DETROIT (FOX 2) - Freeways in Detroit will soon be monitored by a network of 400 cameras with the goal of helping Detroit police investigate violent crimes and highway shootings.
The city council voted to approve a $30 million grant from the state to install and maintain a Freeway Video Feed System Grant, which will operate on 68 miles of highways in Detroit.
The highways that will be monitored include I-94, I-96, I-75, M-10, and M-8.
In proposing the network of cameras, the city of Detroit argued they would assist officers in investigating crime on the freeways, where over 50 shootings have taken place on average over the past three years.
The rate of freeway shootings is up three times what it was before the pandemic, and investigating them "poses unique challenges", the city said in its grant. Between 60 - 70% of cases don't result in a known suspect. They happen at high rates of speed, which makes identifying witnesses and suspects difficult.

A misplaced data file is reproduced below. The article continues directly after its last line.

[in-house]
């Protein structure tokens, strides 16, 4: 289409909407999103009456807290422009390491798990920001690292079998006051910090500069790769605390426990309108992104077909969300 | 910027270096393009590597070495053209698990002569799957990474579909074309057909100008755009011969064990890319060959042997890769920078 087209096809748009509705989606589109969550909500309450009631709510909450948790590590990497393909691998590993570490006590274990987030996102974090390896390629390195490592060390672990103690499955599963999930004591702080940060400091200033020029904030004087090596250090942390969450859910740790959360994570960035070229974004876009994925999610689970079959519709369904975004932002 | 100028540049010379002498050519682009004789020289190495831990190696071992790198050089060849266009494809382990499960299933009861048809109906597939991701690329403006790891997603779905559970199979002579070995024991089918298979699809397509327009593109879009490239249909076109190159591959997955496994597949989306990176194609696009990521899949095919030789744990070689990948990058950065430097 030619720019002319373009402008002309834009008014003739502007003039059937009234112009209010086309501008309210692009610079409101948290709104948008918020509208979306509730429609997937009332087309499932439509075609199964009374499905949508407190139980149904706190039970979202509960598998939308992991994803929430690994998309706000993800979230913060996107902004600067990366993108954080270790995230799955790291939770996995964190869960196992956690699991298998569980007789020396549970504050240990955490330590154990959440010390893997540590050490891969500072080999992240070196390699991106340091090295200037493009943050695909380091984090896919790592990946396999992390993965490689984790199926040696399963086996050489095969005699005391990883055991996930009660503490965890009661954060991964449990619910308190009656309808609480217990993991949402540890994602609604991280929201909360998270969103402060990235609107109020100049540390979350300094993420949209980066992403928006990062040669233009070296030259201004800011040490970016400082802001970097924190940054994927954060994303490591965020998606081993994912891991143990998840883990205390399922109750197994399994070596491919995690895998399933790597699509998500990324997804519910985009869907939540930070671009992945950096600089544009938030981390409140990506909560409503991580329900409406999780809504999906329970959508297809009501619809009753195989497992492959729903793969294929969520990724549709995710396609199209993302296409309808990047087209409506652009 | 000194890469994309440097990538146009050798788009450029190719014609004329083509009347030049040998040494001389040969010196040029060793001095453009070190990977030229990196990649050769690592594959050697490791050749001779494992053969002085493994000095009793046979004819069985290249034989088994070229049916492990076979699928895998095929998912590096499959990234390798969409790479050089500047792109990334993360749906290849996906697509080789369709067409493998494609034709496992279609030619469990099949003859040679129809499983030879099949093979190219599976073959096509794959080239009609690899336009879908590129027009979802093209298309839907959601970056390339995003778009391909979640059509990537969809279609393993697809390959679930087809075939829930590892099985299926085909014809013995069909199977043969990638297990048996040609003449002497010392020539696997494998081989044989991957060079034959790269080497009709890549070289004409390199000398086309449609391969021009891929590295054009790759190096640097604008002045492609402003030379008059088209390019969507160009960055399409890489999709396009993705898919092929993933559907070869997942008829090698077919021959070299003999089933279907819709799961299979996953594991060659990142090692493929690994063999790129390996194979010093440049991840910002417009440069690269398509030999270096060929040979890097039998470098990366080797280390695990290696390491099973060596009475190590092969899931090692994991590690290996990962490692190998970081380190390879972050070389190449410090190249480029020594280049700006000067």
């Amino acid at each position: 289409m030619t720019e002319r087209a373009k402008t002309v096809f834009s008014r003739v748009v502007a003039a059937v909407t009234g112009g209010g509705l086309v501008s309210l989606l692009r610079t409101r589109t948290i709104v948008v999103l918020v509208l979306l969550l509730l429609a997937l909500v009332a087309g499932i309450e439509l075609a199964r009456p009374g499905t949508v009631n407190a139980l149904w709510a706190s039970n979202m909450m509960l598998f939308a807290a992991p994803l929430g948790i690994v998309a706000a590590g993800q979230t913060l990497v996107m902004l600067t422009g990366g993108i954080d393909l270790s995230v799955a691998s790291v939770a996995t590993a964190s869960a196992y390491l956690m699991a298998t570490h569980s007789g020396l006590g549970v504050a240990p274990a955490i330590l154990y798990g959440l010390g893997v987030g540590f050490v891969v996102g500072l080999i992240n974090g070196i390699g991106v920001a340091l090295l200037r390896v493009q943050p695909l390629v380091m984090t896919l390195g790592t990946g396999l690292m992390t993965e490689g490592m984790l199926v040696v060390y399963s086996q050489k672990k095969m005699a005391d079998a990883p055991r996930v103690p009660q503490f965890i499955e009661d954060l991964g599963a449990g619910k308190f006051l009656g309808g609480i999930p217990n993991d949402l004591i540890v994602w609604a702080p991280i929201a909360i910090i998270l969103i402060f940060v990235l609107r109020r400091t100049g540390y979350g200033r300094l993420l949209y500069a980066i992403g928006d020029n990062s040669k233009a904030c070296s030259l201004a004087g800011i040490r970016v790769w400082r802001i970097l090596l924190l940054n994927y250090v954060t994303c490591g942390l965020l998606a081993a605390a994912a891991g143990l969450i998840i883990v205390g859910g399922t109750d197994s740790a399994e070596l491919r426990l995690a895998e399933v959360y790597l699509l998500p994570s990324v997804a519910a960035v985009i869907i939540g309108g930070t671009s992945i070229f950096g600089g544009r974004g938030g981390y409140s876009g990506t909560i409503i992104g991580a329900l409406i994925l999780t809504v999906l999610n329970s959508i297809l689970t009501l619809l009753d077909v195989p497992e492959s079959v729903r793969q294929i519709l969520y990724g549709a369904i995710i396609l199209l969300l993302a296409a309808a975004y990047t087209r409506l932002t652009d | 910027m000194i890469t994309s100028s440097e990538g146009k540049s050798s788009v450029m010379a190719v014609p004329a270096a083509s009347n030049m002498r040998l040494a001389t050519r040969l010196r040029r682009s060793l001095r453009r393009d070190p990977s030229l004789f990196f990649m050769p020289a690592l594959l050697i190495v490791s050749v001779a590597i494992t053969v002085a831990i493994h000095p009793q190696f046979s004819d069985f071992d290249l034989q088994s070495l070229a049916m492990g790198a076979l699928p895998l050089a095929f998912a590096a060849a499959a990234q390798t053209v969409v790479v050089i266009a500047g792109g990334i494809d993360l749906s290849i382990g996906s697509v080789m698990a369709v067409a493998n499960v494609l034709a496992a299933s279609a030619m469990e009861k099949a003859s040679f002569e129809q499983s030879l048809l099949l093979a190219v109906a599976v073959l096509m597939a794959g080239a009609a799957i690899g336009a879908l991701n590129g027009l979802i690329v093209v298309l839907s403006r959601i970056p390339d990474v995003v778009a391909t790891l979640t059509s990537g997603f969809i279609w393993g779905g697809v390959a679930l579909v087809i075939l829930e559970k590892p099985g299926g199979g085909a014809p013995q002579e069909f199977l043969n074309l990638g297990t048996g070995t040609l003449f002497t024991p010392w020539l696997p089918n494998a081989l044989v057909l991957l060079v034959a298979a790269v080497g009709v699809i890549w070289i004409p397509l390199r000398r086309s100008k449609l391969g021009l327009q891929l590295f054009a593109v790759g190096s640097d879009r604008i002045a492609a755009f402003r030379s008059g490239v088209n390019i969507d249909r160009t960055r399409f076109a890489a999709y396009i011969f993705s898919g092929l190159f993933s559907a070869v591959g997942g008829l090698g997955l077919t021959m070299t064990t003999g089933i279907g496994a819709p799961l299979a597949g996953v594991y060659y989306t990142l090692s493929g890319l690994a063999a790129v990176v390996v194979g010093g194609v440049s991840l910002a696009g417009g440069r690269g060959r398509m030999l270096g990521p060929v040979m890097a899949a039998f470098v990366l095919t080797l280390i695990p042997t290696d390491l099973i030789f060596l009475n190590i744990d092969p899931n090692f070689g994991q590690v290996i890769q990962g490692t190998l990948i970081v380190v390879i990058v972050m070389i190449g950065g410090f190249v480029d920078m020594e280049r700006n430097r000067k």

Recovering evidence and getting accurate driver descriptions are also issues.
A $30 million grant from the Department of Labor and Economic Opportunity will deter and solve violent crimes, the city said. The money will be used to "develop, construct, manage, and operate a freeway video feed system…" an overview of the proposal said.
The cameras will be placed at 200 locations with two cameras installed in each spot. There will also be a network of license plate readers that capture plate and vehicle information, such as automated alerts for wanted vehicles.
The plan is for those cameras to focus on strategic locations around the city's freeways, like interchanges, city limits, and exit and entrance ramps. They're expected to be up and running by late 2025.
The system won't use facial recognition technology and won't be used for traffic violations or other civil laws. No private area will be visible in the cameras' field of view.
This isn't the only infusion of money for cameras in the city. The council previously approved 100 license plate readers at 25 Detroit intersections.
A previous version of this story cited the Detroit Police Department for arguing for the video technology. The city of Detroit made the case for the grant.